Hand-mapped stories of ‘Canadian’ Blackness, Failed Multiculturalism, and Black Humanity in a Predominantly White Mid-Sized City in South-Western Ontario
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The happy, upbeat narratives of multiculturalism in Canada misrepresent lived experiences of individuals who embody Canada’s narrative of multiculturalism and cultural diversity (Berry, 2013; Walcott & Abdillahi, 2019). This thesis asks young Black-‘Canadian’ adults to reflect on when and how they show up as their true, authentic selves while in their predominantly white mid-sized city (PWMC), Kitchener-Waterloo. Using art-based methodologies (Betancourt, 2015) and collective reflection (Mann & Walsh, 2013), I braided (Bancroft, 2018) the discussions to race and multiculturalism literature into five moments: Racist Experiences in Kitchener-Waterloo, Coping in Predominantly White (PW) spaces, Representation: Who needs it, Negotiation to Full Humanity and Community, and Encompassing All Peoples in Communities. In collaboration with the volunteers in this project, we call on those living in Kitchener-Waterloo to address the harms contributed to by racialisation and racism in tangible ways.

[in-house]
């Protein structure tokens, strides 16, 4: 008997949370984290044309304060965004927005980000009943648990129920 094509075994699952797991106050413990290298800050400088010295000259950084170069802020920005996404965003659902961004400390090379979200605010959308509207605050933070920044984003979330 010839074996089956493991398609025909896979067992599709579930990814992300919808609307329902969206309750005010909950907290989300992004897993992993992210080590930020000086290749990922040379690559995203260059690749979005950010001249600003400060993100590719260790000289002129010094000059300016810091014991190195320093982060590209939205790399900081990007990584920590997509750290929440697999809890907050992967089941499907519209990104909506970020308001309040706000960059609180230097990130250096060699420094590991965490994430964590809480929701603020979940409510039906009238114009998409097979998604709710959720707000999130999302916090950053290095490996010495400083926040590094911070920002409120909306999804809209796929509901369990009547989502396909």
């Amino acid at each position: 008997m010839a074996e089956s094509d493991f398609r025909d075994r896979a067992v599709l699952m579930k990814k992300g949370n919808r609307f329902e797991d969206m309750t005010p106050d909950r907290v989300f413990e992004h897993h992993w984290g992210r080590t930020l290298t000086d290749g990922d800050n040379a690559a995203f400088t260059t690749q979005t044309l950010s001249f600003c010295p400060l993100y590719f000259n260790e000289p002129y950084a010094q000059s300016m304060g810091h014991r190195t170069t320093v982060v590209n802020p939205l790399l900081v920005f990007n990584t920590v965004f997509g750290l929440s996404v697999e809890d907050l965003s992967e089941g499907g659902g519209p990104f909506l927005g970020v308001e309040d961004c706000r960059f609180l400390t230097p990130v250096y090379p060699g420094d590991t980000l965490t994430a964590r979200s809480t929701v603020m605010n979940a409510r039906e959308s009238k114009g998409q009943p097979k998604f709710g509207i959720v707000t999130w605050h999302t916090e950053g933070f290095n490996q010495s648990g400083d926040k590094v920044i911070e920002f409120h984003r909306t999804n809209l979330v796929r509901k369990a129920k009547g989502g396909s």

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Nana Akua Kwarko-Fosu (2022). Hand-mapped stories of ‘Canadian’ Blackness, Failed Multiculturalism, and Black Humanity in a Predominantly White Mid-Sized City in South-Western Ontario. UWSpace. http://hdl.handle.net/10012/18271